By Lynn Bergeson
Several well-organized nongovernmental organizations have initiated campaigns to heighten awareness about the presence of chemicals in our bodies to jump-start the collection of biomonitoring data. The results of these initiatives will influence risk-assessment practices, legislation and regulatory developments for years to come.
Biomonitoring is the laboratory measurement of chemicals in blood, urine and human tissue. Looking for chemicals in the body is not new; scientists have known for decades that our bodies take in chemicals through breathing, eating, drinking and absorption through our skin. Regulatory agencies have relied upon biomonitoring data in public health situations for decades. Biological exposure indices, for example, have been created for more than 40 industrial chemicals. These indices represent guidelines for safe exposure levels of chemicals found in workers’; blood, urine or exhaled air.
These campaigns have focused the media’;s attention on biomonitoring. The appeal of the issue is obvious. What can be more compelling than the insidious presence of chemicals in our bodies? Especially since the significance, if any, of these findings tells us so little? The absence of toxicological data to define and characterize risk will continue to work to the detriment of the industrial and agricultural chemical communities, including the chemical processing community. These communities will need to be mindful of enhanced media attention that will be focused on several important events in 2005.
For example, the next national survey conducted by the Centers for Disease Control and Prevention (CDC) will be released next spring. In March 2001, CDC released its landmark “National Report on Human Exposure to Environmental Chemicals.” The report catapulted the concept of biomonitoring into mainstream American thinking.
The backbone of the biomonitoring program is the National Health and Nutrition Examination Survey (NHANES), which consists of data collected in counties across the United States. The report, issued in 2001, tracked 27 chemicals. A more recent report, issued in January 2003, tracked 116 chemicals. The 2005 report will contain information about more chemicals and have more detail than prior surveys. The U.S. Environmental Protection Agency (EPA) is also expected to issue several reports in 2005 and beyond involving biomonitoring.
In Europe, the Science, Children, Awareness-Raising, Legal Instruments and Evaluation (SCALE) initiative, which focuses on monitoring children for links to chemical exposure, will continue to highlight this issue in European Union countries. Finally, the Ministry of Health, Labor and Welfare in Japan is working on several projects involving biomonitoring, one of which involves the study of umbilical cord blood, maternal blood and milk. The results are expected to generate significant attention.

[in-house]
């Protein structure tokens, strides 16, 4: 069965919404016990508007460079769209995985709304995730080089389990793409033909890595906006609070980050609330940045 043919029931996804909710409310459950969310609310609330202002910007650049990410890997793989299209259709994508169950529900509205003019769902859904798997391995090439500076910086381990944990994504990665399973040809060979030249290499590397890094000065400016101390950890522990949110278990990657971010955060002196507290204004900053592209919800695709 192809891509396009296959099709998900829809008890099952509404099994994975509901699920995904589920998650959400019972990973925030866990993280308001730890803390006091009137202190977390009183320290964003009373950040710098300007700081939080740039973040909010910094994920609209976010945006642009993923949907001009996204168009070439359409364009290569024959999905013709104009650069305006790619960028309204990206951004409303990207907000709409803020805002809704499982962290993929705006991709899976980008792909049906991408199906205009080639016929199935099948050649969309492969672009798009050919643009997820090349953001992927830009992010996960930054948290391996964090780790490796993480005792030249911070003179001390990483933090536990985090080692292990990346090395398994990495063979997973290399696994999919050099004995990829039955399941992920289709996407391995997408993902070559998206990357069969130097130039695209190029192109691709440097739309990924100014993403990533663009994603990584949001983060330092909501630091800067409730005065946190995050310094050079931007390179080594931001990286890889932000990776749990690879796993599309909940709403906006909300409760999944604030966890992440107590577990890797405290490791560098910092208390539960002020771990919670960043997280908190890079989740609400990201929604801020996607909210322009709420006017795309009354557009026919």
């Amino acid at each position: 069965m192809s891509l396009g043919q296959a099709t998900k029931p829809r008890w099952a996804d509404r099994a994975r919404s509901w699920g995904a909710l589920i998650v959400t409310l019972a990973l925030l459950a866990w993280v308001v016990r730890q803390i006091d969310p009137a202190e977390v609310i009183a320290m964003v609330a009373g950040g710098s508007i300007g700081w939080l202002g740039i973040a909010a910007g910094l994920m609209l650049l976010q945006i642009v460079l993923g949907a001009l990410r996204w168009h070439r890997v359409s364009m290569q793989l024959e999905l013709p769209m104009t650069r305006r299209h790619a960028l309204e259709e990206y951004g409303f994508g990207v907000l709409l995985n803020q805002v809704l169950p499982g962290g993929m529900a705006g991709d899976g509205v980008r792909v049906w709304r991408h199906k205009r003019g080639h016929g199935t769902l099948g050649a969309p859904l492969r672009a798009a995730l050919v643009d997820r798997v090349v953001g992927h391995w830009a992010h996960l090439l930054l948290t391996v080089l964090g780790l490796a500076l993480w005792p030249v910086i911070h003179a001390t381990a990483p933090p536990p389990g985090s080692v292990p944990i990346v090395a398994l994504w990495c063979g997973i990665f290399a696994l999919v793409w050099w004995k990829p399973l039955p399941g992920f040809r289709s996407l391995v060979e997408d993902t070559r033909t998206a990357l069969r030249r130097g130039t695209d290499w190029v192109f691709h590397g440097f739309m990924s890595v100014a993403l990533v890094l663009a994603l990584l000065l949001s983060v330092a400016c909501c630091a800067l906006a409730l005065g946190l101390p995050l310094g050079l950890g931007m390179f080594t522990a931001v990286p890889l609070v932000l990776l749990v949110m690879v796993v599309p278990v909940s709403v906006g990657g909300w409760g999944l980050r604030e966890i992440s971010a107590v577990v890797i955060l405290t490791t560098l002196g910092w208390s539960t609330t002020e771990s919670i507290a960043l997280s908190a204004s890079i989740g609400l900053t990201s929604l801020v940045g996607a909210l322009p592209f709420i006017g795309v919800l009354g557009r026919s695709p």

Chemical producers and users should care deeply about biomonitoring data because these data already have influenced regulatory decisions, and will continue to do so. The data are now being used in risk assessments. Federal and state draft legislation designed to generate these data -- and make the chemical community pay for them -- will also continue to be considered. The Healthy Californians Biomonitoring Program, also known as SB 1168, would evaluate 57 chemicals and would be financed by a fee on the first point-of-sale of chemicals by manufacturers and non-retail distributors.
This legislation died in committee this year, but many believe it will be reintroduced next year. Other state legislatures are expected to consider similar legislation. Sen. Hillary Rodham Clinton (D-N.Y.) is considering reintroducing her 2002 health-tracking bill, which relies on biomonitoring data. Many believe the pace of such legislative initiatives could pick up if leadership in Congress and/or the White House changes with the November election.
Despite uncertainties about the biological relevance of these data, one thing is certain: Biomonitoring data are influencing and will continue to influence global, national and state regulatory and legislative developments for years to come. Chemical producers and users should invest in research and advocacy programs to ensure that these data are interpreted properly and do not become the basis of misinformation.
Lynn Bergeson is regulatory editor for Chemical Processing magazine. She is a founding shareholder of Bergeson & Campbell, P.C., a Washington, D.C.-based law firm concentrating on chemical industry issues. Contact her at email@example.com. The views expressed herein are solely those of the author. This column is not intended to provide, nor should be construed as, legal advice.